Shaun White has cemented his legacy as the most successful American snowboarder of all time after winning his third Olympic gold medal.
The 31-year-old American broke down in tears and cried ‘oh my God, oh my God, oh my God’ after taking the win in a spectacular halfpipe final at Phoenix Snow Park in Pyeonchang on Wednesday.
The Flying Tomato threw his board in the air when his winning score flashed, setting off a delirious celebration.
He ran from the arena and cried openly as he hugged his parents, girlfriend Sarah and sister Kari.
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Shaun White wept after cementing his legacy as the most successful snowboarder of all time after winning a third Olympic gold medal in Pyeongchang
Such was the raw emotion of the moment that he refused to let go of his father Roger despite pleas from officials for him to attend the winner’s podium
Such was the raw emotion of the moment that he refused to let go of his father despite pleas from officials for him to attend the winner’s podium.
White scored 97.75 on his final run to pip Japan’s Ayumu Hirano to the gold, while Australian Scotty James took bronze.
He trailed Hirano going into the last of the three runs in the 12-man final, but put together a daring set that included consecutive 1440-degree spins.
The US have won all three snowboarding gold medal awarded at the Games so far.
White’s father told DailyMail.com: ‘I am in tears. This means so much to him. He was incredible. So brave. He deserves this gold. He’s worked so hard.’
‘I hugged him and told him ‘I love you’ and he said ‘I love you too’.
‘All he could say was: ‘Oh my God’ – it was almost like he is not believing it.’
He is the first American male to win gold at three separate Winter Olympics – he also won in 2006 and 2010.
His victory also gave the United States its 100th gold medal in Winter Olympics history.
The 31-year-old American broke down in tears as he hugged his parents after clinching the gold medal
The Flying Tomato threw his board in the air when his winning score flashed, setting off a delirious celebration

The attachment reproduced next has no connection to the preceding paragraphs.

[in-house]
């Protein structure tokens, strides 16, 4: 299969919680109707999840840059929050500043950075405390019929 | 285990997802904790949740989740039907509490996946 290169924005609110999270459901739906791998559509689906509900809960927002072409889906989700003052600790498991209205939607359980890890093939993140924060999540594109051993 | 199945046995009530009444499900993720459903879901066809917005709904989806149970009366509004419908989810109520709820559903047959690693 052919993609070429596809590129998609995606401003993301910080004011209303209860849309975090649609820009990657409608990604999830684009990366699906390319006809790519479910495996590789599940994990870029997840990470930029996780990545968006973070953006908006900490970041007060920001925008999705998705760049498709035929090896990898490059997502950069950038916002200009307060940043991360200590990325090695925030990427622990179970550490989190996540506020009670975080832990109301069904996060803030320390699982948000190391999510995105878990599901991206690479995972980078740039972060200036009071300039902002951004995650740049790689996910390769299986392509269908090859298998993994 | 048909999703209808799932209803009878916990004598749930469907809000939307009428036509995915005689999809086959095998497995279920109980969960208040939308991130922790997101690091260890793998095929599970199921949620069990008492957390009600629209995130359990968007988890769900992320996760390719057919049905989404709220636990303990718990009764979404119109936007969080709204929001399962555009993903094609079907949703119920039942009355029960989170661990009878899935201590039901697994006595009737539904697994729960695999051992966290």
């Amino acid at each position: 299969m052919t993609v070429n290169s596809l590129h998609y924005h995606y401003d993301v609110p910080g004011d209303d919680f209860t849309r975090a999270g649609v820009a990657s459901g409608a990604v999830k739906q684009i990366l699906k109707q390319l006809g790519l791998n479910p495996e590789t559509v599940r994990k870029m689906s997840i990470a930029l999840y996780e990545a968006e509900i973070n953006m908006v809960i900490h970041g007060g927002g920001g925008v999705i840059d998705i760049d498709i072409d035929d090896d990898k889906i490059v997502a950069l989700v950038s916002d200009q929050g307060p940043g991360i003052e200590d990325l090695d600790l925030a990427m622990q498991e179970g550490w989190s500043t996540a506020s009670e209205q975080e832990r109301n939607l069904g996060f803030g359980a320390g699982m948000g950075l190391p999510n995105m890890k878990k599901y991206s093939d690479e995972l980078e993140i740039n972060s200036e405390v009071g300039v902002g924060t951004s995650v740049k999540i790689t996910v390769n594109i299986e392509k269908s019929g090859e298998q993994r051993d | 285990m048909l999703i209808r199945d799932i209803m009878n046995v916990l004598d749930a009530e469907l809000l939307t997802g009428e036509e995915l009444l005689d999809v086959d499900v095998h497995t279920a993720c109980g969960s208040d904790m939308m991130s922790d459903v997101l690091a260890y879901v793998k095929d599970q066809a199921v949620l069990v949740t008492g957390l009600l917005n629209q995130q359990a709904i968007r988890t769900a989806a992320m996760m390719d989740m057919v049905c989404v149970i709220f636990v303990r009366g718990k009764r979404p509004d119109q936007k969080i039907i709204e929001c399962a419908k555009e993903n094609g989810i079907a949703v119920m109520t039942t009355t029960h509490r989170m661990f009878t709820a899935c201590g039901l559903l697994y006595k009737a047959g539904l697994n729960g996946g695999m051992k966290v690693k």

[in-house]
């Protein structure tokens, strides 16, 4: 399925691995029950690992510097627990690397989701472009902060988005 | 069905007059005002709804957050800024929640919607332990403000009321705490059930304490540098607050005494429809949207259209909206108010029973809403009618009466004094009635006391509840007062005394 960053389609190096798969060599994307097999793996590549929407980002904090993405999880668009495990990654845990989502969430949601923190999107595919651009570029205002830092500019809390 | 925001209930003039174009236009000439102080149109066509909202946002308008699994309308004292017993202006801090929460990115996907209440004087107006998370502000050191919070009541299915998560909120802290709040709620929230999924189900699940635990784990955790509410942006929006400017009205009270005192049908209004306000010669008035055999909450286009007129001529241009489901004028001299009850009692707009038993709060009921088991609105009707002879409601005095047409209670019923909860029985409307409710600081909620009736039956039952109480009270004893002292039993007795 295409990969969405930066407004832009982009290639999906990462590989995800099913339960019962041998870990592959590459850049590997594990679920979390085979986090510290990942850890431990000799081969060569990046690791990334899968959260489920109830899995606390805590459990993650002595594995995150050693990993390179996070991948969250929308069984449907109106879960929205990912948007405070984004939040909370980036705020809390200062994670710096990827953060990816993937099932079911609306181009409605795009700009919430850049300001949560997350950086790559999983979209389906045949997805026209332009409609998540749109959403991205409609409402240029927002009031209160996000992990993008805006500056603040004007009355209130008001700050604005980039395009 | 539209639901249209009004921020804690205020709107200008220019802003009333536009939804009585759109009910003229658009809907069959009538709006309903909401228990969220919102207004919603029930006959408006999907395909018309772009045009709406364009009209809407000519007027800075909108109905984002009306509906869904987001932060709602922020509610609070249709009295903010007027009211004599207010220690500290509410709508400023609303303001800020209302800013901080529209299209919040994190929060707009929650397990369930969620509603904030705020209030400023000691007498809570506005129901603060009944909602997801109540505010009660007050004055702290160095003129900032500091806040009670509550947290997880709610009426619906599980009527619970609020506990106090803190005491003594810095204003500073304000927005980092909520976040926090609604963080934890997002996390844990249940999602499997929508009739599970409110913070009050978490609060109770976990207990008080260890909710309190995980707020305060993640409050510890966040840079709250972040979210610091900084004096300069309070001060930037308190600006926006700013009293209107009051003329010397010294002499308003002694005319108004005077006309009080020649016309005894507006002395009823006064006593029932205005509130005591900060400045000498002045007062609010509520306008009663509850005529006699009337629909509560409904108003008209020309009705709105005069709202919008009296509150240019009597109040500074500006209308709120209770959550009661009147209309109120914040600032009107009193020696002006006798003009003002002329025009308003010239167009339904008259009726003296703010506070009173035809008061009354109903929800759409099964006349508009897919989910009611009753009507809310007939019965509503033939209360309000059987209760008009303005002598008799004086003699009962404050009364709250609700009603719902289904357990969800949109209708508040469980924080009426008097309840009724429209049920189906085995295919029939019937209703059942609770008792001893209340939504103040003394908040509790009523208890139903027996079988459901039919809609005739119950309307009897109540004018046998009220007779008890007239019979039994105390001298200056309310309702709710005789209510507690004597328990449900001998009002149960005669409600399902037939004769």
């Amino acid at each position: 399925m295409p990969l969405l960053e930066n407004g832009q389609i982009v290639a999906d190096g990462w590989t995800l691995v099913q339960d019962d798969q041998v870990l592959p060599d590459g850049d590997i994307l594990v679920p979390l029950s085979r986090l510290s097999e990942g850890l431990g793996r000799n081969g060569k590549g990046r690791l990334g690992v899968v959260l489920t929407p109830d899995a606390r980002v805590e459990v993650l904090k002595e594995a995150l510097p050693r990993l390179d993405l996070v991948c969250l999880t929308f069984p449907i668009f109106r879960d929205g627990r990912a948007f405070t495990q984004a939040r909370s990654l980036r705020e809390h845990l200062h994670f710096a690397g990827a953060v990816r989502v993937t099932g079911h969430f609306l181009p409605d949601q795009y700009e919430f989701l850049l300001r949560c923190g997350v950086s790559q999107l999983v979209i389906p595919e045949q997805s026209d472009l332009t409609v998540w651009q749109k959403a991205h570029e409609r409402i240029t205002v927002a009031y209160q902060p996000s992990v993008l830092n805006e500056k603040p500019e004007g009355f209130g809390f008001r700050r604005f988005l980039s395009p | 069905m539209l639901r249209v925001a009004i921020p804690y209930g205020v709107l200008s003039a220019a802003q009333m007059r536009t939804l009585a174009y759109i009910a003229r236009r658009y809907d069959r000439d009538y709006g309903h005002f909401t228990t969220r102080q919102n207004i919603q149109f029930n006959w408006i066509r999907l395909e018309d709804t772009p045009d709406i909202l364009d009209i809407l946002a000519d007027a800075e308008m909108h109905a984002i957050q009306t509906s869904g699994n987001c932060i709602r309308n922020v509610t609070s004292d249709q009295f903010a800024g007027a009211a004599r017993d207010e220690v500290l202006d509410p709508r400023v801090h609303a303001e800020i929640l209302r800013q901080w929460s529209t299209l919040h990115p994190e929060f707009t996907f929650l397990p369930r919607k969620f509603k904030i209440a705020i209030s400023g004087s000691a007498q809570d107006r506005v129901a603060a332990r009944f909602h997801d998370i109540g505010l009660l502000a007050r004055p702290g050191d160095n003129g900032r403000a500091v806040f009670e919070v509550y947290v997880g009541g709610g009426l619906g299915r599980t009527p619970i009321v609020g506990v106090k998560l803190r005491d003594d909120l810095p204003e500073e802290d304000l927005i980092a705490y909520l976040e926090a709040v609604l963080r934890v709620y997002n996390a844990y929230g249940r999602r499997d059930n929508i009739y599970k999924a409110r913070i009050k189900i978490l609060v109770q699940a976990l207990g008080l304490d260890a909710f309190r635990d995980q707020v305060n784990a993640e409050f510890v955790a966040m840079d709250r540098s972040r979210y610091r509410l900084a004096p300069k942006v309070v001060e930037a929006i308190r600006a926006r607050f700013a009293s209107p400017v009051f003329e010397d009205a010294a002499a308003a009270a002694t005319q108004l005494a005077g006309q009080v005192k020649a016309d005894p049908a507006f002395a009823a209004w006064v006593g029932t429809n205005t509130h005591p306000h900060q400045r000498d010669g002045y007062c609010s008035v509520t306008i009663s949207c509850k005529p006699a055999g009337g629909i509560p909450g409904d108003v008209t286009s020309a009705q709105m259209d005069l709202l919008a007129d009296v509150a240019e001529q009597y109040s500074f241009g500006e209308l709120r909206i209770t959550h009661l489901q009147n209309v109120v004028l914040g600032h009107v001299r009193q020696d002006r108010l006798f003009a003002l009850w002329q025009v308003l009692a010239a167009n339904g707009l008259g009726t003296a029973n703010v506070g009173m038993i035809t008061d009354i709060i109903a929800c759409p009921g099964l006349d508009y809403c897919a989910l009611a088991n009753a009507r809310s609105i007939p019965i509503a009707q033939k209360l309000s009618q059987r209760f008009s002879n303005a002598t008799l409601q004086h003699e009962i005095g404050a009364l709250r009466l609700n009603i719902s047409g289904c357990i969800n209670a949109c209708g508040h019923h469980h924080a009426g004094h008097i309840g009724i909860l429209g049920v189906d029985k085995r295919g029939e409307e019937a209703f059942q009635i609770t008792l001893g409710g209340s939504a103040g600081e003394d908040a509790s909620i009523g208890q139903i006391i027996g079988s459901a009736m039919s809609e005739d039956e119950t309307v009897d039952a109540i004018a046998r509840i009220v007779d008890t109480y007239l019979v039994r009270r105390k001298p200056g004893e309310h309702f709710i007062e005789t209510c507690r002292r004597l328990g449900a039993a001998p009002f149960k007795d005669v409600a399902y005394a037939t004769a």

White celebrated with his parents, sister and other supporters after winning his third gold medal
White failed to reach the podium four years ago in Sochi, a loss that led him to do more than a fair amount of soul searching in the aftermath.
He had described his downfall in Sochi and the misery that followed him as: ‘People ask, ‘When are you going to get over it?’ You don’t, you don’t really ever get over it. It’s kind of like you have a scar from falling off a bike, it’s just with you forever. But you learn from it.’
Last fall he underwent emergency surgery on his nose and upper lip in New Zealand after smashing into the deck of the halfpipe during training and arrived in South Korea with stitches in his mouth that still hadn’t fully dissolved.
The misery of Sochi almost threatened to engulf him again on Wednesday as he toppled over in the snow and saw his Japanese opponent head the leader board.
Japan’s Ayumu Hirano finished second and Australia’s Scotty James earned bronze
White trailed Hirano going into the last of the three runs in the 12-man final, but put together a daring set that included consecutive 1440-degree spins
White is the first American male to win gold at three separate Winter Olympics – he also won in 2006 and 2010
But with his final, brave and superb run – and to the joy of hundreds of Americans screaming his name – he came good and snatched victory from the jaws of defeat.
Many who saw his tears were witnessing a sporting great roaring back to life.
It wasn’t about adding to the $40 million he has banked or the fame and celebrity that follows him. It was plaintively and simply about representing his country and achieving a place in the record books as a true champion.
His sister Kari told DailyMail.com: ‘It has been hard for him these last four years. But he was surprised that people were saying he was going to retire.
‘He was like ‘But I’m 30 years old… what are they saying?’.’
His father Roger said his son had lived through the pressure of being the Olympic champion and ‘had a really hard time when he was younger’.
‘Being at the top was hard for him, everybody wants to be number one. It has been a roller coaster for him.’
He said the triple Olympic gold medalist had not talked about retirement and was thinking of taking up skate boarding for the Tokyo games over the next two years.
‘He always is there to win,’ he said.
White won gold in 2006 in Torino (left) and again in 2010 in Vancouver (right)
White failed to reach the podium four years ago in Sochi (above), a loss that led him to do more than a fair amount of soul searching in the aftermath